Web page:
In this latest series, I am exploring everything to do with fertility. So far we have looked at how to improve your fertility, the importance of folic acid and male fertility. If you have missed any of these articles you can read the following:
- Sowing a Seed: Improving Fertility with Seeds and Oil
- Fertility & Folic Acid – Why taking folic acid may not be enough
- Wanting To Get Pregnant? Don’t Forget About Sperm Health
This week I want to explore polycystic ovarian syndrome (or PCOS), a common endocrine disorder that affects many women. PCOS is caused by cysts on the ovaries that secrete increased levels of testosterone (also called androgens) and estrogen which causes a hormonal imbalance. The cysts themselves are not dangerous but the hormone imbalance can prevent ovulation.
What Is Ovulation?
Ovulation is when the ovary releases a mature egg (follicle) full of DNA and ready to meet a sperm for fertilization. Ovulation is controlled by a hormonal feedback loop from the pituitary gland in the brain to the ovary. Circulating levels of estrogen and progesterone regulate this feedback loop and tell the pituitary gland to increase follicle stimulating hormone (or FSH) for follicle development and increase luteinizing hormone (LH) to eject the follicle from the ovary. If estrogen and progesterone levels are out of balance then this affects the feedback loop and ovulation does not occur. If ovulation has not occurred then a women will not get her period (which would normally happen 10 days to 2 weeks post-ovulation) – this is called an irregular menstrual cycle.
If we don’t ovulate then we don’t release a follicle in order to get pregnant. In addition to playing a role in ovulation the hormone imbalance caused by PCOS can affect weight, mood, hair growth, can cause acne and increase risk factors for diabetes and heart disease.
What Causes PCOS?
There are a number of factors that can contribute to the development of PCOS:
- Weight gain
- Poor diet
- Lack of exercise
Research has shown that women with PCOS have low-grade inflammation which occurs when the body’s white blood cells produce substances to fight infection. This type of low-grade inflammation stimulates polycystic ovaries to produce androgens (testosterone and estrogen).
Signs and Symptoms of PCOS
Signs and symptoms of PCOS often begin soon after a woman first begins having her periods although, in some cases, it can develop later on in the reproductive years.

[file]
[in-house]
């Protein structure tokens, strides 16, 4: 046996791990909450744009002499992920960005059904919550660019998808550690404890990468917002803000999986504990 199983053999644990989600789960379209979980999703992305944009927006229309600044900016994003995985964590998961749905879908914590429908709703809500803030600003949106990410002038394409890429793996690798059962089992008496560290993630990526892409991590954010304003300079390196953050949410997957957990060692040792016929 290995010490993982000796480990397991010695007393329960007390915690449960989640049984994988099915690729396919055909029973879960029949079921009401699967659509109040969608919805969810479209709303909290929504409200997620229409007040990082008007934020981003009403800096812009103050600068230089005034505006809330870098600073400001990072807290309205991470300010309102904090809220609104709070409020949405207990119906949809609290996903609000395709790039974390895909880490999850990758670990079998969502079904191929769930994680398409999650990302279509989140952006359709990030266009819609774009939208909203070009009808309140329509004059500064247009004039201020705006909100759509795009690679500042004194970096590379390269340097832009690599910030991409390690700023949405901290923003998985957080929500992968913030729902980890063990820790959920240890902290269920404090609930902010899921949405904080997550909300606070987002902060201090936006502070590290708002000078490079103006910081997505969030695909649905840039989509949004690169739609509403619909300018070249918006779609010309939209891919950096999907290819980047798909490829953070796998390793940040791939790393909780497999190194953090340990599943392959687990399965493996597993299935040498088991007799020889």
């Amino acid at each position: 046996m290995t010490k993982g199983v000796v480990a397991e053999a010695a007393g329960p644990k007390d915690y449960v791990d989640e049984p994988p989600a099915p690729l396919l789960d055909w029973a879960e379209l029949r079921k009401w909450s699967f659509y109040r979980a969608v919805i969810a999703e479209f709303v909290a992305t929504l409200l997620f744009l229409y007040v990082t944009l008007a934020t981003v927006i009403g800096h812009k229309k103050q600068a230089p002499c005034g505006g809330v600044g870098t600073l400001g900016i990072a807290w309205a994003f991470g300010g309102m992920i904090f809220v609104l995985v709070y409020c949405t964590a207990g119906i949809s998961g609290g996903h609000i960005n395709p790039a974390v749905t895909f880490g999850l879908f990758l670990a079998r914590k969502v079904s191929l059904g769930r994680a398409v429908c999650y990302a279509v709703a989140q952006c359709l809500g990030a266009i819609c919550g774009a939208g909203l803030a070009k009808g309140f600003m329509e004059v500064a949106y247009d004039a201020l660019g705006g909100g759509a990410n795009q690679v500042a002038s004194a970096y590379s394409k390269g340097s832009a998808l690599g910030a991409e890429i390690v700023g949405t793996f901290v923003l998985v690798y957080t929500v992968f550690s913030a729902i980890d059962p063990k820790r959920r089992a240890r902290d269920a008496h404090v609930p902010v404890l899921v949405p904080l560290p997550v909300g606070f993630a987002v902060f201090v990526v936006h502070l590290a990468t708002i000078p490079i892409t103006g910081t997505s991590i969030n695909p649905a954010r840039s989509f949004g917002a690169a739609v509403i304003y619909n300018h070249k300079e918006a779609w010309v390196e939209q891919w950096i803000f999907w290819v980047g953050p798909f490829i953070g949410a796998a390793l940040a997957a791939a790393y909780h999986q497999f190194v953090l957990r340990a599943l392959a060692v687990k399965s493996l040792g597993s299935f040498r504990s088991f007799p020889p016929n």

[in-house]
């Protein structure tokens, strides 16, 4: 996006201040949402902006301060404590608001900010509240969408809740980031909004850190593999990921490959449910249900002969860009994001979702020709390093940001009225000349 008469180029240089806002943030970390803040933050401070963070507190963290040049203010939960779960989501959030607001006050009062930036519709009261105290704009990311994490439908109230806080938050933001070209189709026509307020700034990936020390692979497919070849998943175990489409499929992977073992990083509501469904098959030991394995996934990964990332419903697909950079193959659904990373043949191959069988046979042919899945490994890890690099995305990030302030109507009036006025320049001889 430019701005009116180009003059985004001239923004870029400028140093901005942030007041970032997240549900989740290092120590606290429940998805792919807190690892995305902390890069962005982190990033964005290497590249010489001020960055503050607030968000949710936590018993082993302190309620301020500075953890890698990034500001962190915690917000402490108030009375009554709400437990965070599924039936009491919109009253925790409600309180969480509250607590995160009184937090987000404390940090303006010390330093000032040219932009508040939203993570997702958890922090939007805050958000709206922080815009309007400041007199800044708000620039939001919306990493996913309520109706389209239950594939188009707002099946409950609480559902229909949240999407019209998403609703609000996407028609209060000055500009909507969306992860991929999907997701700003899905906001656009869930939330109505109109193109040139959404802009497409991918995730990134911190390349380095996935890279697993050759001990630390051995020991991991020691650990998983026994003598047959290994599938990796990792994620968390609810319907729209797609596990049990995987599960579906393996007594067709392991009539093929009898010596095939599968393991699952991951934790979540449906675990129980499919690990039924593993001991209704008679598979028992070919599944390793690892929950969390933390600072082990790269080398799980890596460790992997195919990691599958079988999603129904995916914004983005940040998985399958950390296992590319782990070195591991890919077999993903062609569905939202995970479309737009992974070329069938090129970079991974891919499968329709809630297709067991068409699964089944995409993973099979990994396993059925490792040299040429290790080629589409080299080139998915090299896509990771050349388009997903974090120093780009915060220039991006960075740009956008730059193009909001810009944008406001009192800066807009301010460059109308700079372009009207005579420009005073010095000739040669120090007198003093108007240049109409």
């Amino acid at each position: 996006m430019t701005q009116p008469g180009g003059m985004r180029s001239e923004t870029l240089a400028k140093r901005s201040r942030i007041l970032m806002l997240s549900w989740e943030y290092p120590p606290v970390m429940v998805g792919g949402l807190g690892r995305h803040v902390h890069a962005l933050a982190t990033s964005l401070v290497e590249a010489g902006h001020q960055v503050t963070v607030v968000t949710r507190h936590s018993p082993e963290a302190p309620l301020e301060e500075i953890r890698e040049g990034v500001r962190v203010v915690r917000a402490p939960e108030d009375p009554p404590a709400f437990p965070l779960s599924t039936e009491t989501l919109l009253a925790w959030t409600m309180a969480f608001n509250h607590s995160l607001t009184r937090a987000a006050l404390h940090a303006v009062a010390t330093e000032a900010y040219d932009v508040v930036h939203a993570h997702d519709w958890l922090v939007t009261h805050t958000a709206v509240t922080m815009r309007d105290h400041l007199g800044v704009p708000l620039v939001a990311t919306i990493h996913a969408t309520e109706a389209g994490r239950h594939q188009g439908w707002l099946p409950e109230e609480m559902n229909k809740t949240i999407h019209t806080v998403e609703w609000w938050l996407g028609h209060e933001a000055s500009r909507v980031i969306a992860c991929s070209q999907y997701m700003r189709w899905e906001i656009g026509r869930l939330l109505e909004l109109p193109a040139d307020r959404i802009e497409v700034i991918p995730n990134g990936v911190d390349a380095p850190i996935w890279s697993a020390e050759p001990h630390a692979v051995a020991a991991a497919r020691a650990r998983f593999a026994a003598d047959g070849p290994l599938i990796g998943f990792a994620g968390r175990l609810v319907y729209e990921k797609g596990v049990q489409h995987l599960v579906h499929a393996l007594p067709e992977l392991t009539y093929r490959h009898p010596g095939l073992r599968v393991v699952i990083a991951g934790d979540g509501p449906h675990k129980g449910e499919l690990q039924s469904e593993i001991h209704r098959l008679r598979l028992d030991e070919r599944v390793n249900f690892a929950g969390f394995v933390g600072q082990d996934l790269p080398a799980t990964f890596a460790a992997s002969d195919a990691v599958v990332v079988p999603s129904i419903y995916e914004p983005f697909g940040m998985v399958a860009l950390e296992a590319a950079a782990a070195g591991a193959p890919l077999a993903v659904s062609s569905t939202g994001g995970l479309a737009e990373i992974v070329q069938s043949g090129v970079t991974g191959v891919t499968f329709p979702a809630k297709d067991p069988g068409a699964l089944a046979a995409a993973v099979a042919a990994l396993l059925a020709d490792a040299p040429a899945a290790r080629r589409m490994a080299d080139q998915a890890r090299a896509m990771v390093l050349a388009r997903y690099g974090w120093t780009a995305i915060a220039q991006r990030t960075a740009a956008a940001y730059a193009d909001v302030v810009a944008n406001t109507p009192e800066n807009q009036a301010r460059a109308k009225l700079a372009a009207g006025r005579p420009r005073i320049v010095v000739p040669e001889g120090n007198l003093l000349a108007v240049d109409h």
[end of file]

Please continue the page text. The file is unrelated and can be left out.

As a primary care physician I find this condition is often overlooked as a diagnosis in women. Many doctors will dismiss the diagnosis if the ovaries don’t have a significant number of cysts on them, however, PCOS is a spectrum and women may have mild, moderate or severe PCOS depending on where they are on that spectrum. Here is a list of the signs and symptoms that women with PCOS can experience:
- Irregular periods or no period at all
- Heavy periods
- Excessive facial or body hair
- Pelvic pain
- Weight gain
- Inability to lose weight
- Type 2 diabetes
- Sleep apnea
- Heart disease
- Mood swings
- Endometrial cancer
If a woman has fewer than eight menstrual cycles per year, there is an 80% potential chance she has PCOS. If you are experiencing any of the above symptoms, your doctor may want to investigate further to see whether you have PCOS. These investigations will include bloodwork and an ultrasound. The following labs are what I use when I am screening for PCOS or suspect a patient has it.
- Estrogen levels
Blood is not the best marker for checking estrogen levels but it can be a guide to see how hormone levels are running. Excessively high levels of estrogen point to an estrogen dominance which is an indicator of PCOS.
- Testosterone levels
I find this to be a better marker for PCOS than estrogen. Over the years, having looked at thousands of female testosterone levels, most women run between 3-20ng/dl. When I see female lab values of 40ng/dl and above, I start looking for other indicators of PCOS such as acne, facial hair growth and thinning of the hair on the scalp which are all caused by elevated testosterone.
- Follicle Stimulating Hormone (FSH) & Luteinizing Hormone (LH)
FSH & LH are both produced by the pituitary gland. They are released as part of a feedback system from the pituitary gland to the ovaries. The role of FSH is to stimulate follicle development in the ovary. FSH is secreted in response to changes in circulating levels of estrogen in the blood. As the ovary finishes the development of its monthly follicle, increased levels of estrogen and progesterone circulating in the body cause the pituitary gland to release LH in order to trigger the release of an ovarian follicle from the ovary. LH can be elevated in PCOS so checking LH to FSH ratio can confirm diagnosis.
- Hemaglobin A1C (HbA1c)
HbA1c is the part of the red blood cell that carries around a glucose molecule. The higher the level of glucose circulating in the blood, the more hemoglobin A1C there is. Elevated HbA1c levels are primarily used to diagnose diabetes but they are also a great marker for evaluating PCOS. A normal HbA1c level would be 4-5.6%, 5.7 % to 6.4% indicates pre-diabetes and an HbA1c above 6.5% is considered diabetes. The life span of a red blood cell is 3 months, so this test is a reflection of your sugar metabolism over the last 3 months.
- Fasting insulin
Insulin is produced by the pancreas and is responsible for shuttling glucose out of the blood and into the cells. PCOS is correlated with elevated levels of insulin. Excess insulin increases androgen production which can interfere with the ovaries’ ability to ovulate. If you have insulin resistance, your ability to use insulin effectively is impaired, and your pancreas has to secrete more insulin to make glucose available to cells which can exacerbate the problem.